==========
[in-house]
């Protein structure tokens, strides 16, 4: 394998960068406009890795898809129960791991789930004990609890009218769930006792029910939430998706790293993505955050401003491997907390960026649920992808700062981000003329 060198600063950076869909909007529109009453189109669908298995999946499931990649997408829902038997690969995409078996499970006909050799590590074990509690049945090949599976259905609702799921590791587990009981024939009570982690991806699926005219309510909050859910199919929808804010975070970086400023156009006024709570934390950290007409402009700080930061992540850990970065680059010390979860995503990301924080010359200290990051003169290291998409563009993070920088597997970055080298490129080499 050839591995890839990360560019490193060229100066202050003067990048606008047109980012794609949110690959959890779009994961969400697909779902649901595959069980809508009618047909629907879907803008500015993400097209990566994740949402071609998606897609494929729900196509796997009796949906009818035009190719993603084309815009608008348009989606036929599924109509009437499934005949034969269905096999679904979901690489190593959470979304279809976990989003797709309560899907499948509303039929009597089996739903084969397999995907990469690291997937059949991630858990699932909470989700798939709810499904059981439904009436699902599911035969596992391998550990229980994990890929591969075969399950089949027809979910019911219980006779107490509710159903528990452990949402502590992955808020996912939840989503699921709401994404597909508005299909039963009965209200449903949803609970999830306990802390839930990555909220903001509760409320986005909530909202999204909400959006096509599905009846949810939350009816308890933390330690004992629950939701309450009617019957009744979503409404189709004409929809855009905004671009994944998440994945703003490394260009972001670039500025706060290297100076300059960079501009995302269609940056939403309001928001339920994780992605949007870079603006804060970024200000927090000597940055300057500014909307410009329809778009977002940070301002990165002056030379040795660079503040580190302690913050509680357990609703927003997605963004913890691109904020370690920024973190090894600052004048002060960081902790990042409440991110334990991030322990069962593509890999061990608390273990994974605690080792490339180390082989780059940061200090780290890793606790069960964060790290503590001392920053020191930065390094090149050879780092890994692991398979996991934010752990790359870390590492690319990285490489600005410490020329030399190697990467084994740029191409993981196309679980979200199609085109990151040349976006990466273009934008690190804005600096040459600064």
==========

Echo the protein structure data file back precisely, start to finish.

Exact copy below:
[in-house]
């Protein structure tokens, strides 16, 4: 394998960068406009890795898809129960791991789930004990609890009218769930006792029910939430998706790293993505955050401003491997907390960026649920992808700062981000003329 060198600063950076869909909007529109009453189109669908298995999946499931990649997408829902038997690969995409078996499970006909050799590590074990509690049945090949599976259905609702799921590791587990009981024939009570982690991806699926005219309510909050859910199919929808804010975070970086400023156009006024709570934390950290007409402009700080930061992540850990970065680059010390979860995503990301924080010359200290990051003169290291998409563009993070920088597997970055080298490129080499 050839591995890839990360560019490193060229100066202050003067990048606008047109980012794609949110690959959890779009994961969400697909779902649901595959069980809508009618047909629907879907803008500015993400097209990566994740949402071609998606897609494929729900196509796997009796949906009818035009190719993603084309815009608008348009989606036929599924109509009437499934005949034969269905096999679904979901690489190593959470979304279809976990989003797709309560899907499948509303039929009597089996739903084969397999995907990469690291997937059949991630858990699932909470989700798939709810499904059981439904009436699902599911035969596992391998550990229980994990890929591969075969399950089949027809979910019911219980006779107490509710159903528990452990949402502590992955808020996912939840989503699921709401994404597909508005299909039963009965209200449903949803609970999830306990802390839930990555909220903001509760409320986005909530909202999204909400959006096509599905009846949810939350009816308890933390330690004992629950939701309450009617019957009744979503409404189709004409929809855009905004671009994944998440994945703003490394260009972001670039500025706060290297100076300059960079501009995302269609940056939403309001928001339920994780992605949007870079603006804060970024200000927090000597940055300057500014909307410009329809778009977002940070301002990165002056030379040795660079503040580190302690913050509680357990609703927003997605963004913890691109904020370690920024973190090894600052004048002060960081902790990042409440991110334990991030322990069962593509890999061990608390273990994974605690080792490339180390082989780059940061200090780290890793606790069960964060790290503590001392920053020191930065390094090149050879780092890994692991398979996991934010752990790359870390590492690319990285490489600005410490020329030399190697990467084994740029191409993981196309679980979200199609085109990151040349976006990466273009934008690190804005600096040459600064």